by Dr. Christopher Calapai
Dr. Calapai is a New York-based Osteopathic Physician, board-certified in family and anti-aging medicine. He suggests the following tips to identify the cause of your ailment and find a natural remedy:
- How clean is your air conditioner?
Air conditioning is a life-saver in the summer heat, but when’s the last time you cleaned your air conditioner? When left uncleaned for long periods of time, air conditioning systems can accumulate a wide array of bacteria that can make you sick. With these little germs being blasted right at you in the cool air, there’s no wonder you may be falling sick in the summer. In fact, studies have indicated a link between using air conditioning and needing to use health services. Not to fear, though—Just make sure to clean your air conditioner regularly and you can enjoy the coolness with much less risk to your health!
- Are you getting a break from your fan or AC?
Constantly being blasted by the cool air has quite the drying effect, not only on your skin, but on your mucus membranes inside your nasal passages. When these are dried out, their ability to defend against infection is greatly weakened, and thus a cold may ensue. Even without infection, the dryness can also cause your body to overproduce mucus in order to compensate, which can mimic cold-like symptoms with congestion and discomfort.
- Are you really even sick?
It’s quite easy to confuse allergies with a cold, especially for those who haven’t previously been subject to the deleterious effects of pollen and other allergens. One easy way to know if you have a virus or if it is merely allergies is by the color of your mucus (assuming you have a runny nose!). A general rule of thumb is that if it is clear and watery, you’re just having allergies, but if it’s more viscous and greenish, it is likely a virus. Another sign that you have allergies and not a cold is that your symptoms remain constant for more than a week to a week and a half, as colds tend to clear up within that time frame.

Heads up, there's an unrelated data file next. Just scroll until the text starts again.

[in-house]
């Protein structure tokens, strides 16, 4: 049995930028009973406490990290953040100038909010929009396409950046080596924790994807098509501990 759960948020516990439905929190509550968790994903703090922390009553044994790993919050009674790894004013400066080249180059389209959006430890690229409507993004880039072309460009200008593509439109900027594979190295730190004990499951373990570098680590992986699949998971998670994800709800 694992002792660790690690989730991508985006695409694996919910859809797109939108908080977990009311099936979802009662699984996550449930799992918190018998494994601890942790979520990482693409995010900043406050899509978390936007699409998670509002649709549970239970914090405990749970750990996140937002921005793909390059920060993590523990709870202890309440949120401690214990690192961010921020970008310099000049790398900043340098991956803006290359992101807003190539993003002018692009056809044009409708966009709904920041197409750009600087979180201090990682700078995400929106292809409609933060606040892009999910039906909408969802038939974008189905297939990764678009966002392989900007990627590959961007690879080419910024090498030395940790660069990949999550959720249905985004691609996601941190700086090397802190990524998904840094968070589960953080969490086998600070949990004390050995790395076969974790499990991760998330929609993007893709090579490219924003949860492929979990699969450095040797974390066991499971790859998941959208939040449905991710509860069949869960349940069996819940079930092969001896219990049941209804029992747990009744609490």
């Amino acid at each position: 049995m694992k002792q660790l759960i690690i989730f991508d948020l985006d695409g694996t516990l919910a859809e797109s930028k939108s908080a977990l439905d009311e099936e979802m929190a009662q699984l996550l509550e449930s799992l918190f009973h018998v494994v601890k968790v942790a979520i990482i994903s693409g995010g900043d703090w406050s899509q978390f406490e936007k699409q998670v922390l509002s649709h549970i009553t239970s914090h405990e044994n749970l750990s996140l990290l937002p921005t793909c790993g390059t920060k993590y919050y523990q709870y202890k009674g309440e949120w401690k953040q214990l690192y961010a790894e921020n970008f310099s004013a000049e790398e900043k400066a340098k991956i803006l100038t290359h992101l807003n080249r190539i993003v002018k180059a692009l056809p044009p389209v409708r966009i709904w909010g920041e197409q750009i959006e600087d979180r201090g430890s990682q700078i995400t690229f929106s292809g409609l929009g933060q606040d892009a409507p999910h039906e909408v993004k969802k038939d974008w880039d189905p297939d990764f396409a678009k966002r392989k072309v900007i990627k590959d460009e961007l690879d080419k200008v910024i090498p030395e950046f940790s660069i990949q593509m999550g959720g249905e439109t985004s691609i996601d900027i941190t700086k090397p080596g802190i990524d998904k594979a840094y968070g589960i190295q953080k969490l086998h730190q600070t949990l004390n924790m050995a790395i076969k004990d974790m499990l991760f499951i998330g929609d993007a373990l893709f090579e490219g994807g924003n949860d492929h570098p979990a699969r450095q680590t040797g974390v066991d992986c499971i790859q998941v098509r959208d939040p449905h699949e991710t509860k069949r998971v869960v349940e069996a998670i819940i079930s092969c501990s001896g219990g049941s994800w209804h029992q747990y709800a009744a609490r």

- How is your sleep schedule?
While our environment plays a substantial role in our health, at the end of the day, colds and other sickness come from viruses and bacteria (usually). The human body’s most fundamental mechanism to ward off these pesky guys is with our immune systems. But how do we show our immune system some love, you may ask? Sleep! But not just any sleep. A consistent, generous number of hours is ideal. Furthermore, the sleep you get with alcohol, marijuana, and other substances in your system is not as revitalizing for your body. As many people drink more in the summer months, pay attention to this, as it may very well be the culprit behind your weakened immune system.
- How clean is clean enough?
Paying attention to cleanliness is even more important in the muggy summer months. First of all, as you may be going out more (and thus touching more things!) in the summer, constantly washing your hands is one of the most reliable ways to stay illness-free. Not only should you keep yourself clean, however, you must also keep your surroundings spick and span. Picking up your clothes and straightening your pillows is not enough in the summer season; it is the smaller bits that pose a more insidious threat. With more air circulating due to AC, all of the microscopic particles have a heightened chance to enter your breathing pathways and make you sick. Not only that, but the warmth also creates an ideal environment for bacteria proliferation, so make sure to wipe down all your surfaces regularly and to stay clean!
Dr. Christopher Calapai, D.O. is an Osteopathic Physician board certified in family medicine and anti-aging medicine. Proclaimed the “The Stem Cell Guru” by the New York Daily News, Dr. Calapai is a leader in the field of stem cell therapy in the U.S. His stem cell treatments have achieved remarkable results in clinical trials on patients with conditions as varied as Alzheimer’s, arthritis, erectile dysfunction, frailty syndrome, heart, kidney and liver failure, lupus, MS and Parkinson’s. He has worked with Mike Tyson, Mickey Rourke, Steven Seagal, and Gotham’s Donal Logue; and as a medical consultant for the New York Rangers. Connect with him via Twitter @drcalapai or at www.drcal.net.